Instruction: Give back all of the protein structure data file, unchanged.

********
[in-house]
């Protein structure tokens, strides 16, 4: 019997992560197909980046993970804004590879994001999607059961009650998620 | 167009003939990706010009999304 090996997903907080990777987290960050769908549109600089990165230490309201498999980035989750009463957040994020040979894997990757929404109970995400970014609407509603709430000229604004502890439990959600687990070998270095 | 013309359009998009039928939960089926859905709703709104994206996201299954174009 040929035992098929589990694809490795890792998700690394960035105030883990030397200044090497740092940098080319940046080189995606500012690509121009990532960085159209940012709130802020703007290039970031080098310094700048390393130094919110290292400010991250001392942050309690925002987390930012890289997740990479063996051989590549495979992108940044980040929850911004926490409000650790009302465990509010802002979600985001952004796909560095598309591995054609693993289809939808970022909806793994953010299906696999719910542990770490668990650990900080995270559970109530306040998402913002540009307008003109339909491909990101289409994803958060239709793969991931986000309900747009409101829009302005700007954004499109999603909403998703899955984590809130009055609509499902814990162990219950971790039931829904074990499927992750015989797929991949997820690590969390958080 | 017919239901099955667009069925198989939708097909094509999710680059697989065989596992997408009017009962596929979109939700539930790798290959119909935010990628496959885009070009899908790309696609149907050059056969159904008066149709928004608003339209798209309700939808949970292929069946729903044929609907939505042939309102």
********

[in-house]
């Protein structure tokens, strides 16, 4: 019997992560197909980046993970804004590879994001999607059961009650998620 | 167009003939990706010009999304 090996997903907080990777987290960050769908549109600089990165230490309201498999980035989750009463957040994020040979894997990757929404109970995400970014609407509603709430000229604004502890439990959600687990070998270095 | 013309359009998009039928939960089926859905709703709104994206996201299954174009 040929035992098929589990694809490795890792998700690394960035105030883990030397200044090497740092940098080319940046080189995606500012690509121009990532960085159209940012709130802020703007290039970031080098310094700048390393130094919110290292400010991250001392942050309690925002987390930012890289997740990479063996051989590549495979992108940044980040929850911004926490409000650790009302465990509010802002979600985001952004796909560095598309591995054609693993289809939808970022909806793994953010299906696999719910542990770490668990650990900080995270559970109530306040998402913002540009307008003109339909491909990101289409994803958060239709793969991931986000309900747009409101829009302005700007954004499109999603909403998703899955984590809130009055609509499902814990162990219950971790039931829904074990499927992750015989797929991949997820690590969390958080 | 017919239901099955667009069925198989939708097909094509999710680059697989065989596992997408009017009962596929979109939700539930790798290959119909935010990628496959885009070009899908790309696609149907050059056969159904008066149709928004608003339209798209309700939808949970292929069946729903044929609907939505042939309102």